It’s perhaps the finest room in the house.
At the other end of the passage, is Jane Morris’s bedroom, entirely lined in Willow Bough, which regular readers of the blog will know is a certain favourite of mine.
If I suggest Willow Bough to any decoration client younger than the age of 40, they adore it. If I suggest Willow Bough to any client over the age of 50, they cringe in horror. In the 1970s every downstairs loo in Britain was wallpapered with Willow Bough and no-one who grew up in that decade can think of it without a shudder (together with seagrass squares, which, for me, is the nicest possible flooring that you can think of, and which it has been my single-handed mission, in the shop, to reintroduce as the best floor covering ever). Should you be wondering, over at Pentreath Towers we are getting SERIOUSLY into cork at the moment as well.
Upstairs in the attics is a small display of books and other printed matter from the Kelmscott Press and other Morris-alia. The frontispiece of News from Nowhere or an Epoch of Rest has the most perfect illustration of the house, unchanged today.
The attic bedrooms are sparse and perfect. Incidentally they are also the only rooms in the house that don’t have strong (often fluorescent) lighting – which cast a rather contemporary glow across the whole of the interiors of Kelmscott. I have a hunch that if I was the director of the house, I’d turn all the lights off even on the gloomiest of days; take away one or two of the signs, that subtly turn the house in to a building that feels like a museum, and fill each room with bunches of flowers. It does feel somewhat institutional, and I think it needs to feel more like the Morris’s home.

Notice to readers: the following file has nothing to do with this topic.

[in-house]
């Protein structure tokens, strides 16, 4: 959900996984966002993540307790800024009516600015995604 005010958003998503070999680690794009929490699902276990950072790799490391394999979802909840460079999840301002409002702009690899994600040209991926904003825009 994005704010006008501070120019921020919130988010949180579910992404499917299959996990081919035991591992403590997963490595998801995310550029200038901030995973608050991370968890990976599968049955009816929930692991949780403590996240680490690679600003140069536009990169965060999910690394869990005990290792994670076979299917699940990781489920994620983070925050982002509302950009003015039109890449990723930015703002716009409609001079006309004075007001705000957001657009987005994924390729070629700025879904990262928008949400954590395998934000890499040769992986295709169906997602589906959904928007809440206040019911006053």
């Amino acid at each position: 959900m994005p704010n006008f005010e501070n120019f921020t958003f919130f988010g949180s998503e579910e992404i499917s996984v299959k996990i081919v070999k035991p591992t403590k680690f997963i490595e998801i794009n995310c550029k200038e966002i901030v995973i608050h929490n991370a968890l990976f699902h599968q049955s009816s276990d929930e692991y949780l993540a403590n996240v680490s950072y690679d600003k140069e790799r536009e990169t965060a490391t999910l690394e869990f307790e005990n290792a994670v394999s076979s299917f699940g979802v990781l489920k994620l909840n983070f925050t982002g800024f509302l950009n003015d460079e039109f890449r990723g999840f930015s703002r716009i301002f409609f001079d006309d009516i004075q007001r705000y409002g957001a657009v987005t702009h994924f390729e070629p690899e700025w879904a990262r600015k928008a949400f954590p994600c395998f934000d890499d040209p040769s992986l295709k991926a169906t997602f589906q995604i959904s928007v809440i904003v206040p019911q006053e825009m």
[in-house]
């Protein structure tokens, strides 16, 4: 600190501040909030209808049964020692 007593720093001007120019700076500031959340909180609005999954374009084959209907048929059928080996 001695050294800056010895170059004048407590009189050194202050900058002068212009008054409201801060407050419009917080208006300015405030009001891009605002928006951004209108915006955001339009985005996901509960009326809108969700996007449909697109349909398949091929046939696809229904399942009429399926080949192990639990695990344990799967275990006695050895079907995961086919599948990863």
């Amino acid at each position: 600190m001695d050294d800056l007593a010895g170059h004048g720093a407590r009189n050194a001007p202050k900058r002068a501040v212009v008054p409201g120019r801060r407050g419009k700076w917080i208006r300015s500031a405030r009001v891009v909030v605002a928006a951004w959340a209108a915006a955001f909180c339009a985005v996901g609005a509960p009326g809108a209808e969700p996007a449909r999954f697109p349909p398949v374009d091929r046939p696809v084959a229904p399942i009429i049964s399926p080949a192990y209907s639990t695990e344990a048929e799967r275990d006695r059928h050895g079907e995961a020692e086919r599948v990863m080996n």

The attic bedrooms, without their strong electric light, felt completely real and timeless, as if Morris might be climbing the stairs at any moment.
There is a nice photograph of Morris in the hallway, rather younger and kinder-looking than we often see him. Outside, the garden was slipping into Autumn.
The house was closing up. Conveniently, because that was the last photograph I took before my camera died. I had a nice cup of tea in the cafe, and made my way back to the car, and drove home happy that at longest last I’d made a trip I’d been looking forward to doing for years.
Kelmscott is open for one more week before it closes for the winter – this coming Wednesday, and the last opening day is Saturday 31st. So if you find yourself in that bit of Oxfordshire on either of those two days this week, now you know what to do.
Back home in London, here’s some photos from an old blog – Willow Bough in our little guest bedroom.
What I hadn’t quite realised, of course, until I visited Kelmscott, is that Morris lived on Queen Square, at number 26 (the site of which is now part of the hospital), from 1865 to 1872, and that the offices of Morris & Co (Morris, Marshall, Faulkner & Co to start with) were located here until 1881. Here is a drawing.
And here is a letter that I found online in an auction catalogue. I think Charlie and I should have new paper printed.
And so the story goes full circle, and I will wait to hear from many readers who will be a great deal more expert than me about further details of Morris, Kelmscott and Queen Square.